The Flora and Fauna of Your Heart

This weekend’s edition brings writing about a wondrous Southerner and natural Southern wonders.

One of our contributors to this weekend’s issue of Salvation South begins by writing about how people can stake claims on “sacred spaces in our hearts.” Then, he makes an insightful observation: “But nature, in its manifold forms, can fill your soul in the same way.”

Gary Grossman had no idea he was doing this, but his opening paragraph sums up this weekend’s issue for us.

On the people side of the equation, we have “The Bootleg Preacher,” an essay about the late Will D. Campbell, who should, based on his deeds in this life, be a household name in the South. There are many who hold his memory dear, but every soul who cares about this region should revere the Rev. Campbell. A Baptist preacher born in Amite County, Mississippi in 1924, Campbell only pastored one church in his career—because what he believed and how he talked about it made him too hot to handle among the Southern Baptists of the twentieth century.

He did not oppose the Civil Rights Movement. He fought for it, doggedly and consistently. He became one of the Rev. Dr. Martin Luther King, Jr.’s closest confidantes. When nine African American students attempted to integrate Central High School in Little Rock, Arkansas, Campbell was there to escort them and to shelter them after they were turned away. And later, when the fight for LGBTQ civil rights was joined, Campbell joined it.

Campbell believed in something that our contributor Justin Cox calls “God’s scandalous love,” love without judgment. “If you love one,” Campbell often said, “you gotta love them all.” If you don’t know about Campbell, read Cox’s touching essay about the man who inspired him to enter the ministry. You should also read it if you just want a beautiful reminder of a Southern preacher who never met a stereotype he didn’t break.

The aforementioned Gary Grossman handles the nature side of the soul-filling equation this week. Grossman is a professor emeritus of ecology at the University of Georgia. He has fished the rivers of the Blue Ridge Mountains his entire life—and studied the science of their flows and inhabitants for decades. His “Will the Rivers Still Run?” brings to life the rare beauty of those rivers—and grieves what is being lost in them because of climate change. For those who love nature (and great nature writing), Grossman’s work here is critical.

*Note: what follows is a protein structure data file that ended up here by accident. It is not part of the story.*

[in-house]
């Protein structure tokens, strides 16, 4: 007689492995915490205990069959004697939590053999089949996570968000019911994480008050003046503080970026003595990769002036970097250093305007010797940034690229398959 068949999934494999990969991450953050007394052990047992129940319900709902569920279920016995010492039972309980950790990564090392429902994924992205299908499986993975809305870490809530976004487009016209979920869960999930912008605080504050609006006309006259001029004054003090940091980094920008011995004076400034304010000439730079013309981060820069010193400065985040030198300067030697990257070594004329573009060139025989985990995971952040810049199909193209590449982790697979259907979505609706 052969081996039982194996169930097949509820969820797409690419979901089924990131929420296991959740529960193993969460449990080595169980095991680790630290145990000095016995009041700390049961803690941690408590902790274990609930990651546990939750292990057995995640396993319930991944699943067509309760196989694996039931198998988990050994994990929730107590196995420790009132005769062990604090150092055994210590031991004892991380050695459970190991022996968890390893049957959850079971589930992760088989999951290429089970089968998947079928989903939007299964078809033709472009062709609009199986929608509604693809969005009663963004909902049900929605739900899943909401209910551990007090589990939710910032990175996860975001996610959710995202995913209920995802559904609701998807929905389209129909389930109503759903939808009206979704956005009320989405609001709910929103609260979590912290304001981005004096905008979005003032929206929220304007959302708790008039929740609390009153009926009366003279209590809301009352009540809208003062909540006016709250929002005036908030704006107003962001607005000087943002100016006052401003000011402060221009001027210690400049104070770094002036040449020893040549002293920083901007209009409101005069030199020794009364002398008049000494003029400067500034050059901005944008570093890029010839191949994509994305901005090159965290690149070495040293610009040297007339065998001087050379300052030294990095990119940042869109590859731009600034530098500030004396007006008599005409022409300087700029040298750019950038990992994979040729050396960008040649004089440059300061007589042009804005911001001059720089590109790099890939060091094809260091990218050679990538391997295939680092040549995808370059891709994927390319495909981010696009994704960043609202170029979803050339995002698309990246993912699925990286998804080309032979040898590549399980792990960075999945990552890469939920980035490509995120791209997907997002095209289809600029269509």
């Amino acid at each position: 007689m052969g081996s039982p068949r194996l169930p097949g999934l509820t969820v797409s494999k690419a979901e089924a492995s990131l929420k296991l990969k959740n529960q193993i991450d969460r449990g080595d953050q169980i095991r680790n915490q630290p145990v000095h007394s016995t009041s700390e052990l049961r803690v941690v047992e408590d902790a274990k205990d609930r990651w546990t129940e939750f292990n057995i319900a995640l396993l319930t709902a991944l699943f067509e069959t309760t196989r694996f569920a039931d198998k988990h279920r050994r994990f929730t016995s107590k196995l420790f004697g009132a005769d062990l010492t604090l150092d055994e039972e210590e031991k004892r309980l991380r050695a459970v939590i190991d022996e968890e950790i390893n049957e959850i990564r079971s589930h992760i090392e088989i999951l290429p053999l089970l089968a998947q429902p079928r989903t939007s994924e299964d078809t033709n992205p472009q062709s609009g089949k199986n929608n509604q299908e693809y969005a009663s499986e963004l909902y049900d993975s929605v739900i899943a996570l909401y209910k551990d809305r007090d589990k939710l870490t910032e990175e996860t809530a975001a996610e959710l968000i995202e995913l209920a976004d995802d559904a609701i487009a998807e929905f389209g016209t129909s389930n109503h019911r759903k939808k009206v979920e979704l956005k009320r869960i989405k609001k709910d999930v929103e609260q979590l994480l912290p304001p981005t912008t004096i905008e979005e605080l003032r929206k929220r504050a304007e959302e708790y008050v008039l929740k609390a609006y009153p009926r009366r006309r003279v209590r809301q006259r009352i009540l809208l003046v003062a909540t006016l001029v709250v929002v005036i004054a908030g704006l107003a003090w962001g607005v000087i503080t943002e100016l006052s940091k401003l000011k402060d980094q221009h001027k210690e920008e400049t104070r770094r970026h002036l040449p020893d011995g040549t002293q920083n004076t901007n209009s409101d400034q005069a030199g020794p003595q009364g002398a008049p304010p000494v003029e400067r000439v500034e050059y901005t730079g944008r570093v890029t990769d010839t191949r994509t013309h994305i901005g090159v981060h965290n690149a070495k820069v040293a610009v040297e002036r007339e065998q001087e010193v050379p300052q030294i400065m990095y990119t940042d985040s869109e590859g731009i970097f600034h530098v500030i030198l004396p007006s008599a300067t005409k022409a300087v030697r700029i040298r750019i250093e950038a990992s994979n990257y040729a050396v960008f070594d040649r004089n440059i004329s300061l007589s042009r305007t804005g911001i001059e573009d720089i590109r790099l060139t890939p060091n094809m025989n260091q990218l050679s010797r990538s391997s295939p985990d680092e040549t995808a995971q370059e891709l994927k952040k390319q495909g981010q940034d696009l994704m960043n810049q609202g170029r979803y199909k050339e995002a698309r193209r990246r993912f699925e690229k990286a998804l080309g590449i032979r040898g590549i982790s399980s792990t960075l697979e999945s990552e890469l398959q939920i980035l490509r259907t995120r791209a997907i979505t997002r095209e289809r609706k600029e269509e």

This Week-01

—“The Bootleg Preacher”: a remembrance of civil rights crusader Will D. Campbell, by Justin Cox
—“Will the Rivers Still Run?”: a deep wade through the rivers of the Blue Ridge, by Gary Grossman
—“Stillpoint”: a poem from the Carolina shore, by Jo Ann S. Hoffman

Adding to the nature side of the equation is a poem set on the Carolina seashore about a pair of passing dolphins—or maybe whales? The wonders of nature abound in these verses by Jo Ann S. Hoffman, a longtime poet but first-time contributor to Salvation South. We welcome her to our party.

If you’re reading this, you’re clearly a reader at heart. For your book orders, we’d encourage you to visit our Salvation South Bookshop on Once there, you can find books by our contributors, books referenced in our stories, and our opinionated list of fiction we believe every Southerner should read. And when you place an order, it benefits both Salvation South and the local independent bookstore of your choosing.

We wish you a peaceful Sunday of reading.

Author Profile

Chuck Reece is the co-founder and editor-in-chief of Salvation South, the weekly web magazine you're reading right now. He was the founding editor of The Bitter Southerner. He grew up in the north Georgia mountains in a little town called Ellijay.

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